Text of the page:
Socialist Utopia

Howie Chodos howie at
Sat Jul 1 15:25:00 MDT 1995

Some thoughts about the nature of utopias (which also constitutes elements
of a further rsponse to Leo, who argued that Marx's vision of communism was
categorically utopian). I agree with both Tim and Justin that we need some
vision of an alternative if we are to convince people to act to change the
present. I don't think it can be repeated often enough that a central
difference between Marx's time and ours is that we have the legacy of
historical communism to answer for, however we choose to assess it. In this
sense it is not utopian to talk about the nature of our future cookshop: we
are in fact faced with the task of renovating an existing, or recently
imploded, one, or explaing why that model was flawed from the outset. This
imposes definite responsibilities to come up with real answers to the
difficulties posed by that history. I think it is therefore possible to
distinguish two meanings of utopian. One, negative, namely that something
cannot be realised, and the other, positive, namely providing an ideal to
strive for, one which can at some point be attained.

In thinking of "socialist" utopias and the Marxist tradition I think that it
can be useful to go back to Marx's formulation of the nature of communism,
and to think about in which sense it is utopian. Can we conceive of a
society that can inscribe on its banner "from everyone according to their
ability, to everyone according to their needs"? There is (at least) one
interpretation of this ideal that that does seem to me to be utopian. I
think that we cannot interpret the goal of need satisfaction as depending on
a near-total abundance of material wealth. Unless we hold off on meeting
people's needs until Star Trek type replicators become available that can
alchemistically transform molecules at will, we are faced with the finitude
of material resources and the ecological costs of their deployment. The
notion of exponential, unlimited growth coming about as soon as the fetters
of capitalist relations are sundered seems to me to be dubious at best.

But without abundance can we have communism in Marx's sense? Before trying
to sketch the beginnings of an answer I think that a first thing to notice
about Marx's formulation is that it posits two different logics for
participation in social activity, on the one hand, and remuneration for that
participation, on the other. People contribute "according to their ability".
I would want to understand this as indicating that all contributions to the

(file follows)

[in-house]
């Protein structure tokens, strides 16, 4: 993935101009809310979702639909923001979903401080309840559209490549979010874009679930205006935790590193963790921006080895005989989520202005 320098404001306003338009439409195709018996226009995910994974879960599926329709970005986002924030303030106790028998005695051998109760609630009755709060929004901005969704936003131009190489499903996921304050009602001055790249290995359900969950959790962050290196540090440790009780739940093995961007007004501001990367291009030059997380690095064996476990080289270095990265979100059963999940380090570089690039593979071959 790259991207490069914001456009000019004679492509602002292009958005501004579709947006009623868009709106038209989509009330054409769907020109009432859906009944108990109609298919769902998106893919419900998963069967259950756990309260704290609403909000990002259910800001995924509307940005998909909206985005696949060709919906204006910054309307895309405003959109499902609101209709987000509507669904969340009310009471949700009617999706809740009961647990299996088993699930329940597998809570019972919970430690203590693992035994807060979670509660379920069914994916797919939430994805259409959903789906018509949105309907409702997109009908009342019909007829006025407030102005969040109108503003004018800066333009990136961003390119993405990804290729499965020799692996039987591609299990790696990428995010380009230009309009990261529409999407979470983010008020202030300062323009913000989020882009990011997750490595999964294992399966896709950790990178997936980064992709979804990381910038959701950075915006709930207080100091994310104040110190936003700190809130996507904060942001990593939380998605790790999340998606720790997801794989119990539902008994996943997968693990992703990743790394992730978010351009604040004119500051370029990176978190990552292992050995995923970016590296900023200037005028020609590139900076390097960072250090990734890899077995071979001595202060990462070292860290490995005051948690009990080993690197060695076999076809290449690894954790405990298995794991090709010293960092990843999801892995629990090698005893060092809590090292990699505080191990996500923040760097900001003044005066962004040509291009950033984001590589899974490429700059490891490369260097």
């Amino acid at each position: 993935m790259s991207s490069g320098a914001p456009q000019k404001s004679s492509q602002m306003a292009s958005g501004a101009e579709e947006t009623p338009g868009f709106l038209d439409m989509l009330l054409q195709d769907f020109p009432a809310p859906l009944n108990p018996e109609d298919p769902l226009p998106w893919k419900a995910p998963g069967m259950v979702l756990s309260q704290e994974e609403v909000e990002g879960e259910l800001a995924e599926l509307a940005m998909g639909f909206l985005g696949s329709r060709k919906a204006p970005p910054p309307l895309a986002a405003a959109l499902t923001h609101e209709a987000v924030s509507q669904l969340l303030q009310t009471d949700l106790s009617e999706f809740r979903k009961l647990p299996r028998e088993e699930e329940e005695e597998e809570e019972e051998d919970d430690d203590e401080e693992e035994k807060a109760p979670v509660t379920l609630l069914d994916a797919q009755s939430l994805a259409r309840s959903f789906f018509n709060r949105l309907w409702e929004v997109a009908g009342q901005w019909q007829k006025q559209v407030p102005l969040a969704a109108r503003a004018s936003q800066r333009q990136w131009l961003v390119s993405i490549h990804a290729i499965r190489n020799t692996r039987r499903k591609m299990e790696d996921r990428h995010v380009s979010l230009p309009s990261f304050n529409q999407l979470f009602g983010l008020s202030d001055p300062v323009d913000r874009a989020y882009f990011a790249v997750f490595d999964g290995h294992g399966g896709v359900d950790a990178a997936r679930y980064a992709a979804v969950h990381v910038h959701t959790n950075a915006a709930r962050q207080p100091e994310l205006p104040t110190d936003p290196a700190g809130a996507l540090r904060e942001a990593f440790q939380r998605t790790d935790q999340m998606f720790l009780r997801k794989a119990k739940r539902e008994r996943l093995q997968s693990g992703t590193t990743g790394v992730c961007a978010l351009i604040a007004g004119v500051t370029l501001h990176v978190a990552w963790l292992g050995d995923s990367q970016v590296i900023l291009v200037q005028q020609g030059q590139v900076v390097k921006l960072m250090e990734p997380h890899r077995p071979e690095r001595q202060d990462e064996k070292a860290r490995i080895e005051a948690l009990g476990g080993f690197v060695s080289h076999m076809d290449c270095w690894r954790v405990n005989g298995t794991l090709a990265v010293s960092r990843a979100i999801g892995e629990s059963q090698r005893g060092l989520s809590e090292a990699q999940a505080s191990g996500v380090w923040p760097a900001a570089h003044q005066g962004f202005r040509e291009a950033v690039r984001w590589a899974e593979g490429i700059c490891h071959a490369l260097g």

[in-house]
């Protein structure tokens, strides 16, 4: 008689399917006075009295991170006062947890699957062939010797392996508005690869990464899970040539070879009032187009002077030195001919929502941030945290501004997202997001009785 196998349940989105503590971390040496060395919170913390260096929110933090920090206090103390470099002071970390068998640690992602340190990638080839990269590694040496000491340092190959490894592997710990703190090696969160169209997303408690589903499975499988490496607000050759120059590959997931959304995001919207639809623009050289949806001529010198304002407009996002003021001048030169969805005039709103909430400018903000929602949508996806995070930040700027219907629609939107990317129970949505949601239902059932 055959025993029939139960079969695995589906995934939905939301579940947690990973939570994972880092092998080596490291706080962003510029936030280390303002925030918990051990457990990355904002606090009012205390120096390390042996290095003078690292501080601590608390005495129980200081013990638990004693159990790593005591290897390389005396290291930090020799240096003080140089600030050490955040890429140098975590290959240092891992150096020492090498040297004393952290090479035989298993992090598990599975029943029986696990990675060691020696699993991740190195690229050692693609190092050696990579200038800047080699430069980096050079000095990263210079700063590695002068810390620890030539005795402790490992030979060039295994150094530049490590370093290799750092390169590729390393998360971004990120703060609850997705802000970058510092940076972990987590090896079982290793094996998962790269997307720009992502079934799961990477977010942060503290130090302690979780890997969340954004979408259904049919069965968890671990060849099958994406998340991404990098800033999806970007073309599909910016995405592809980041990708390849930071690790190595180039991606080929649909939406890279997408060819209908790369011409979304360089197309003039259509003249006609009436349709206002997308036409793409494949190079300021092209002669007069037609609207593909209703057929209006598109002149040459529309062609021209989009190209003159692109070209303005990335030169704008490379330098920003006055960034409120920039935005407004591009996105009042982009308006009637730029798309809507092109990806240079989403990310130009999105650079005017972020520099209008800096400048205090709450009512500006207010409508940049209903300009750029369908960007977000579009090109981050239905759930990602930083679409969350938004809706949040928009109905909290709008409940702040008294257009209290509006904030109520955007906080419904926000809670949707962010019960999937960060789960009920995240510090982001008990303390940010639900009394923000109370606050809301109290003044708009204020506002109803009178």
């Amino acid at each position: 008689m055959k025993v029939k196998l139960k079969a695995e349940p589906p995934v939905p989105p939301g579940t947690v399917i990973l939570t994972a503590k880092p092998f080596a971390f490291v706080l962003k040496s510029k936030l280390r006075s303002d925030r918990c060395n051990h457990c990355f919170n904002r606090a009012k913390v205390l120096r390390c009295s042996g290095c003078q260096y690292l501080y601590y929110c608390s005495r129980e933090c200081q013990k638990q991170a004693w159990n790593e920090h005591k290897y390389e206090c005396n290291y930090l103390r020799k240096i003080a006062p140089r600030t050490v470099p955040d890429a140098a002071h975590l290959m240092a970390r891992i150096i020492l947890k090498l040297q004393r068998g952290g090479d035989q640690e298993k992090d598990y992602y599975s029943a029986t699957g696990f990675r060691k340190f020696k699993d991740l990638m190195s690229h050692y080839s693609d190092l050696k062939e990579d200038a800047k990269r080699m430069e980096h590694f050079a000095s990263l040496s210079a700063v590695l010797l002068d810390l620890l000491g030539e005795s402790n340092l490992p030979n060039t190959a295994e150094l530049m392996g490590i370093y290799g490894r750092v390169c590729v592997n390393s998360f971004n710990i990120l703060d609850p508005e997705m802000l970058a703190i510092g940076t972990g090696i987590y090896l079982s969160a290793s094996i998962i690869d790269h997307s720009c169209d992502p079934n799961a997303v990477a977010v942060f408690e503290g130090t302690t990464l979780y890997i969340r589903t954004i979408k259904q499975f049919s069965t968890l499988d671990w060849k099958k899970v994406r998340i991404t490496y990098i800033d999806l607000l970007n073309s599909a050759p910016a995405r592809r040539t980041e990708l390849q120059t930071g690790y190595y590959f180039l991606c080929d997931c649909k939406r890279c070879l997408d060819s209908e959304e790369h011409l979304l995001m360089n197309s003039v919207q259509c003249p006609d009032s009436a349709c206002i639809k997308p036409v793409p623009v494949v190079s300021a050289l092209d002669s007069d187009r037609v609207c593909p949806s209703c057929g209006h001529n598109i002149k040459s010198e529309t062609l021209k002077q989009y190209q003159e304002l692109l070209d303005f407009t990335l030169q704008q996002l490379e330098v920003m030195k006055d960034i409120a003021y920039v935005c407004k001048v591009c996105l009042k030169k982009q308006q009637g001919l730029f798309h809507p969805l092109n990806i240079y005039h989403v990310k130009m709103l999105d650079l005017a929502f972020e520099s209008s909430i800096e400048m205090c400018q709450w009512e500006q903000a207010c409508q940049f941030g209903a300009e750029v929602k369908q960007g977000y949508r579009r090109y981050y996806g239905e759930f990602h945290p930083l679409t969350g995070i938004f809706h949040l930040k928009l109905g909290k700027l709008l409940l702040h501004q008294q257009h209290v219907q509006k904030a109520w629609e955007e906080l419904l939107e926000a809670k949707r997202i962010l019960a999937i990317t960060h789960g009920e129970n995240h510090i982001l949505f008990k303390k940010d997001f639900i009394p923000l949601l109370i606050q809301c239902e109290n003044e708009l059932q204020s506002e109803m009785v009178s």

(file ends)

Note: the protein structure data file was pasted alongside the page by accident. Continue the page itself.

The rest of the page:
social good are to be treated equally as long as people strive to contribute
to the maximum of their capacities. At the very least, entitlement to
remuneration must not be based on the size or type of one's actual work, but
on the fact that one behaves as a socially-responsible individual and puts
into the collective pot as much as one is able. This strikes me as a
feasible, reasonable, approach to comparing widely differing contributions
that does not reproduce various forms of privilege.

People are remunerated "according to need". In Marx's formulation in the
Critique of the Gotha Programme remuneration according to need is seen as
the only way of overcoming "bourgeois right", that is paying people with
varying needs the same thing. Marx argues that equal pay for work of equal
value is still "bourgeois" justice, because the people receiving the equal
pay are themselves different, with different needs and so on. Is it really
fair to pay someone with special needs the same thing as someone else? Is it
really fair to pay a single person living at home the same wage as a single
mother of three?

The question is how do we define fairness with regard to remuneration
according to need. Who decides? My inclination is to think that a solution
to this problem has to start from the recognition that individual need has
to be self-defined. No one should be allowed to impose their understanding
of what another person needs on that person. In other words, the vision of
communism that I find congenial is one where people freely take from the
available socially-generated resources that which they deem necessary to the
meeting of their individual needs.

This is where the problem of abundance comes back. If we rule out having
enough to satisfy everyone's needs, how can we envision a process of
individual decision-making regarding the use of resources that will not lead
to chaos and the strong prevailing over the weak? There is only one answer,
I think, and it is that we are dealing with a different type of individual,
one who is able and willing to take into account the state of the available
social resources in deciding what to draw from the collective pool for
her/his own satisfaction. I would imagine that the community would still
retain the ability to censure people who consistently abused their right to
take as much as they themselves found appropriate, but that on the whole
there would exist a climate of trust (rooted in the mutual self-interest of
achieving the highest possible level of need satisfaction for the entire
population) that would allow everyone to meet their own needs as they saw fit.

It is, of course, a long way from where we are to such a state of affairs,
and there are many questions that such a formulation poses, not the least of
which is the question of what a transition to such a communist society might
look like, since if the key is the development of an acute sense of social
responsibility, there is much that will have to be unlearned before we get

Howie Chodos

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